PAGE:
Malaysia and Indonesia: Friends or foes?
Sondang Sirait, Jakarta
"Passport." "(Your) flight is at 6 p.m." "Gate number is on the boarding pass."
Those were the three exact sentences seeing me off from Kuala Lumpur, Malaysia. The person speaking was the man behind the Malaysia Airlines counter at Kuala Lumpur International Airport. No smile whatsoever, though ironically all around us were banners with pictures of people smiling, promoting "Visit Malaysia".
The guy at the check-in counter certainly missed his chance to promote this tourism program, as did the people at the security check and immigration counter. No one bothered saying hi or even goodbye, let alone asking how my Malaysian experience was, despite my carrying a foreign passport out in the open. Well, some immigration officials did smile, but among themselves, while chatting.
Forty-five minutes later, waiting for the inter-terminal train, I overheard an elderly man grumbling out loud in Bahasa Indonesia, "Orang Malaysia sombong-sombong." Translation: "Malaysians are arrogant." His son quickly hushed him, afraid someone would hear.
One, it is a fact that there are unresolved grudges among Malaysians and Indonesians. Analyst Tricia Yeoh of the Kuala Lumpur-based Centre for Public Policy recognizes this, and says it has yet to be tackled. As much as relations have been mended on the government level, she says the notion has yet to trickle down to the masses.
For Indonesians, the issues boil down to common stories of Malaysia's maltreatment of Indonesian migrant workers, inhumane actions by the volunteer group RELA in their crackdown on illegal immigrants, cultural copyrights and territorial disputes, to name a few things. In fact, in what is seen as a form of silent protest, a Malaysian human rights activist pointed out to me that Jakarta is taking its time to appoint an ambassador in Kuala Lumpur. The person in charge of the embassy there right now is the DCM, third in line.
As for Malaysians, many are agitated by the fact that many Indonesians are among those involved in crimes in their country. Many also openly address Indonesians as "Indons", which is not exactly respectful. This is unfathomable, since many of these are probably among the same people who enjoy Indonesian sinetron and pop songs on Malaysian TV and airwaves.
Meanwhile, on the Indonesian side, more and more university students and highly skilled workers -- not just construction workers, nannies and housekeepers -- make their way to Malaysia each year.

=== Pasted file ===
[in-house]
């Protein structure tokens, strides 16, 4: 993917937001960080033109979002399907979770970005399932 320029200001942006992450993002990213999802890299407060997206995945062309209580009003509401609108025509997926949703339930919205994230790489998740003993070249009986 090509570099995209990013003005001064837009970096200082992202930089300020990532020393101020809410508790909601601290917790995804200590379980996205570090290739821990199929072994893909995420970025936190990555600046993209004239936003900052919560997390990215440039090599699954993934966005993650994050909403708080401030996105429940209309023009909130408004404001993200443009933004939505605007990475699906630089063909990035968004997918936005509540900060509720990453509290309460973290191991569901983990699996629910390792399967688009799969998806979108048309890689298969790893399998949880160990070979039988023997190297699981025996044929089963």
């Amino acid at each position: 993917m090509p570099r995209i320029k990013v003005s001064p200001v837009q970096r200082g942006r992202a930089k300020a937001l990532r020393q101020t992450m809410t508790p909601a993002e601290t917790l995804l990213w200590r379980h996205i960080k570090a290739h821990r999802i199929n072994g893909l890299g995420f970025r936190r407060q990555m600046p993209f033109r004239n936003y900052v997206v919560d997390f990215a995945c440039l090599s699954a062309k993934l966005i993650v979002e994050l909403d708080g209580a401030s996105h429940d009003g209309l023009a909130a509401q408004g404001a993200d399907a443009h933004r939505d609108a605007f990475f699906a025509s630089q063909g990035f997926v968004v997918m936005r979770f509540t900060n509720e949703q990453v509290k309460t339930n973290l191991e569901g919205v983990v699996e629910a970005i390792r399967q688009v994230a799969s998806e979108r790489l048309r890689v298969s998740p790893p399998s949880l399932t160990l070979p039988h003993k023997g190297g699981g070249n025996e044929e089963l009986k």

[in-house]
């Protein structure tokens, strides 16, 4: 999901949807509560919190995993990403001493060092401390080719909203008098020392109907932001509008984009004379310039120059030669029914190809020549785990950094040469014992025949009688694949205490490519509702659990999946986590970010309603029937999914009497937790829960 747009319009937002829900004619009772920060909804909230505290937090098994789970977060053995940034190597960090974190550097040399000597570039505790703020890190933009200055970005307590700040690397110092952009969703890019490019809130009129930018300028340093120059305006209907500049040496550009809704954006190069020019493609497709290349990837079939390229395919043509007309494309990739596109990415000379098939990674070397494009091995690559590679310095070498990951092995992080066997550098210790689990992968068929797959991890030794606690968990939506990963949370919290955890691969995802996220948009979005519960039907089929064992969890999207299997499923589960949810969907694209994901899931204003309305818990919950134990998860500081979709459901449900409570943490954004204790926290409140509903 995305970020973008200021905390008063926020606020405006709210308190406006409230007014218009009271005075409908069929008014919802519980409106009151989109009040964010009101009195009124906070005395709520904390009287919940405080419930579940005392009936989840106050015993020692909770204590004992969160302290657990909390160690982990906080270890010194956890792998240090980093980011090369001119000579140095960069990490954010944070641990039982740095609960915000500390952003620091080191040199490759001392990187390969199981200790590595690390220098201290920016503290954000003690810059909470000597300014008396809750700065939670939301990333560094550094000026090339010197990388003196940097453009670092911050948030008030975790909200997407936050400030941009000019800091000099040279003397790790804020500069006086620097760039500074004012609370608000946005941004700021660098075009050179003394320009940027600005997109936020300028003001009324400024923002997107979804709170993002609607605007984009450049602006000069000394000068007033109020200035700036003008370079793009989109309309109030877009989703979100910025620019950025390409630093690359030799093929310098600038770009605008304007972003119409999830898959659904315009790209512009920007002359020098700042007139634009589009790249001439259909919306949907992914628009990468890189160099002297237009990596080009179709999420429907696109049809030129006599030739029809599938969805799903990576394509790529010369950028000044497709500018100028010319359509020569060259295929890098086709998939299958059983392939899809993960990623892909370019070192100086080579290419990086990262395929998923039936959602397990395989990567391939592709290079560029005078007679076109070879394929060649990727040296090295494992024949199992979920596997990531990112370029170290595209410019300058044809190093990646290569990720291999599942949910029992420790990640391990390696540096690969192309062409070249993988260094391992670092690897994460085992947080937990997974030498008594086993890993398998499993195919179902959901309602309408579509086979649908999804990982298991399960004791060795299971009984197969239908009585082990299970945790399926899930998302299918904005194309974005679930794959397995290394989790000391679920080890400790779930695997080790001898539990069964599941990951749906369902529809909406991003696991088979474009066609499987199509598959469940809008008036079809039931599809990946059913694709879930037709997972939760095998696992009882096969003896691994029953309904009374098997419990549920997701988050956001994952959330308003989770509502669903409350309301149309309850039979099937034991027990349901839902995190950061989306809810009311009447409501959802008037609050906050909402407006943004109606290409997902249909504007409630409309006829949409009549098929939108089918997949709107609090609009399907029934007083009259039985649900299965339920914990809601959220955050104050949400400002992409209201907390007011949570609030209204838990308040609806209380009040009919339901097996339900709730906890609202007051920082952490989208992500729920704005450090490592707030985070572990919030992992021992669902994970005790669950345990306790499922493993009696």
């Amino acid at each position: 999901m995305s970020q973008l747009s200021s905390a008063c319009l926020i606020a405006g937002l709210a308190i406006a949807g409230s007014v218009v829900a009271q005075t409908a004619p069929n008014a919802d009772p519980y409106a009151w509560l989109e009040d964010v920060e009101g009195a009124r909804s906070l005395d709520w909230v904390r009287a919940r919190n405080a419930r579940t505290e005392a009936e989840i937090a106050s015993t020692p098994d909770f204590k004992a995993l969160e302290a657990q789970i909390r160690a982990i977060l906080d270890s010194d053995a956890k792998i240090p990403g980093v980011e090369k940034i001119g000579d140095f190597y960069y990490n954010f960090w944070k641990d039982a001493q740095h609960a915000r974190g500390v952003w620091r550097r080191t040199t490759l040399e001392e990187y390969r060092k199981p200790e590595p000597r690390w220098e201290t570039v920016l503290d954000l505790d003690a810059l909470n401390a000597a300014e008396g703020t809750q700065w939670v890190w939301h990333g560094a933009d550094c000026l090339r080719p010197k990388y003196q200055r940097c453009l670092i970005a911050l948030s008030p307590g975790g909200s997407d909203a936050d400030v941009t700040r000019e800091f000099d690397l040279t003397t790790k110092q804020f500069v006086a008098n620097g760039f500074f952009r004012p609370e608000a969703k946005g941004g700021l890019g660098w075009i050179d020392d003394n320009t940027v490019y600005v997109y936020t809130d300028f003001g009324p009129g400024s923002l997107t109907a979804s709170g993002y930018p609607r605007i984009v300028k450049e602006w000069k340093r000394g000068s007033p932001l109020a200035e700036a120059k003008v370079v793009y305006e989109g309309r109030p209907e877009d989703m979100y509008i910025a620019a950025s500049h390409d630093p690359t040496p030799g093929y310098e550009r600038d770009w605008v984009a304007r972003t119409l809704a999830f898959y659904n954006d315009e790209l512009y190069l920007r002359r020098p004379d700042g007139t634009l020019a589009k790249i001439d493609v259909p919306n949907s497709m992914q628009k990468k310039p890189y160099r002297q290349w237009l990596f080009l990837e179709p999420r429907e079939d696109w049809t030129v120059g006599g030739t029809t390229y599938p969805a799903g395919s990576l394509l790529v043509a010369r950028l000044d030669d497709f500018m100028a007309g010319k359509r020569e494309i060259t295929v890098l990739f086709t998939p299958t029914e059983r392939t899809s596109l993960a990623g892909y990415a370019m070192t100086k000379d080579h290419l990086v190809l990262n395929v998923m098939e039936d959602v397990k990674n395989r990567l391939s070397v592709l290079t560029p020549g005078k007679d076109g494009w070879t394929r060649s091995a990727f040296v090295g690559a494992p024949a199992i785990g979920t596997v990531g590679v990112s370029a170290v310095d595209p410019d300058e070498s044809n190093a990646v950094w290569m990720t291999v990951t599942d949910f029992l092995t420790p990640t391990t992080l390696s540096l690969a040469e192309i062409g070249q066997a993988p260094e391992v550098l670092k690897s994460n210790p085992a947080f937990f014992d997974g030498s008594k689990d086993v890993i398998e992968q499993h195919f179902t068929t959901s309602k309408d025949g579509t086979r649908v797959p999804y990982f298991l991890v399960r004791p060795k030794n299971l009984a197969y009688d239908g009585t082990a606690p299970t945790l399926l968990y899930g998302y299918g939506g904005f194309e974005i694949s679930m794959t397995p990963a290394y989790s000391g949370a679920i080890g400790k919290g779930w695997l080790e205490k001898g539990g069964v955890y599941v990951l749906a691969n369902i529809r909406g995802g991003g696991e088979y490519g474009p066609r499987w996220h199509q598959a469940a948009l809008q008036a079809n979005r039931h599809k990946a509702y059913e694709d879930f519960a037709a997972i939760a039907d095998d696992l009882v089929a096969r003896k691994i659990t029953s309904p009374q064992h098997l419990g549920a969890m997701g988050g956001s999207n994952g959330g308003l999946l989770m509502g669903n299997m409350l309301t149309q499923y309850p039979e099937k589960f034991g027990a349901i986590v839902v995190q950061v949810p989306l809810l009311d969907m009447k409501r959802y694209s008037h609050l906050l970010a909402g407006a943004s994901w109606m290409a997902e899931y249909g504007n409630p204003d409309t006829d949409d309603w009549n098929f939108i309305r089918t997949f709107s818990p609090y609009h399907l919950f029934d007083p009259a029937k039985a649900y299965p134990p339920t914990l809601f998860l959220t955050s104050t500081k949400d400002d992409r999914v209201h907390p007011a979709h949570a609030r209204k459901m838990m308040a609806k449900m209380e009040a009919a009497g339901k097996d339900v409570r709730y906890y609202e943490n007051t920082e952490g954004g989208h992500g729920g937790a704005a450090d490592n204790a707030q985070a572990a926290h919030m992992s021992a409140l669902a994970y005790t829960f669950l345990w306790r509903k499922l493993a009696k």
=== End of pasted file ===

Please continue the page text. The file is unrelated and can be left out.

This means, while bilateral relations are becoming more fruitful, tensions still exist, and if not tended, just might turn existing success stories into failure.
When the son quickly hushed his father underlined an aura of apprehension that I felt during my eight-day stay in the country, something that reminds me of Soeharto's regime.
I arrived in Malaysia in early March, just days before the recent election, right in the heat of the campaigning. I soon found out, as did some fellow Indonesian journalists covering the Malaysian election, that unlike in Indonesia, it was not easy to get people there to open up, especially about politics. And when they do, what they say on-screen is starkly different from what they admit off-screen.
For example, a storekeeper in Little India, Rajesh -- as we shall call him -- told me before the election that he was deeply disappointed at the ruling government under Barisan Nasional.
"Time for someone new," he said, while rearranging the pre-paid phone cards on display at his store. But as soon as the camera was turned on, he changed perspective. He said, "Of course I'm going to vote for the government." Later, when the camera was turned off, he whispered apologetically, "Sorry, tak boleh cakap (I must not say so)."
Rajesh wasn't the only one. V. Gayathry of the Kuala Lumpur-based Centre for Independent Journalism blames this on the country's much-dreaded Internal Security Act. "You say something wrong, you get arrested," she says.
When I did finally find people to speak their minds, it was at opposition rallies, and only there and then. Local media were not much help, either. Almost all are related, if not owned, to the ruling parties and their associates. No airtime or newspaper space was ever adorned with critical views of the government.
So it was really refreshing to learn of the election results, in which Malaysians, though few spoke openly, dared to show their dissatisfaction with the ruling coalition. Opposition leaders say this proves that Malaysians want reformasi.
If there needs to be further testament to what the two countries have in common, it is reformasi, though in different stages. One has arrived, the other is on its way.
Meanwhile, our flight took off from Kuala Lumpur and landed in Jakarta. I noticed the elderly man and his son were making their way off the plane. The man had a smile on his face, like he was happy to be home at last.
He smiled at me. I smiled back.
The writer is a producer/presenter with SCTV. This article represents her personal opinions. She can be reached at firstname.lastname@example.org.
Thursday, April 10, 2008
...overheard an elderly man grumbling out loud in Bahasa Indonesia, "Orang Malaysia sombong-sombong."
Yet another C&P galore for the day: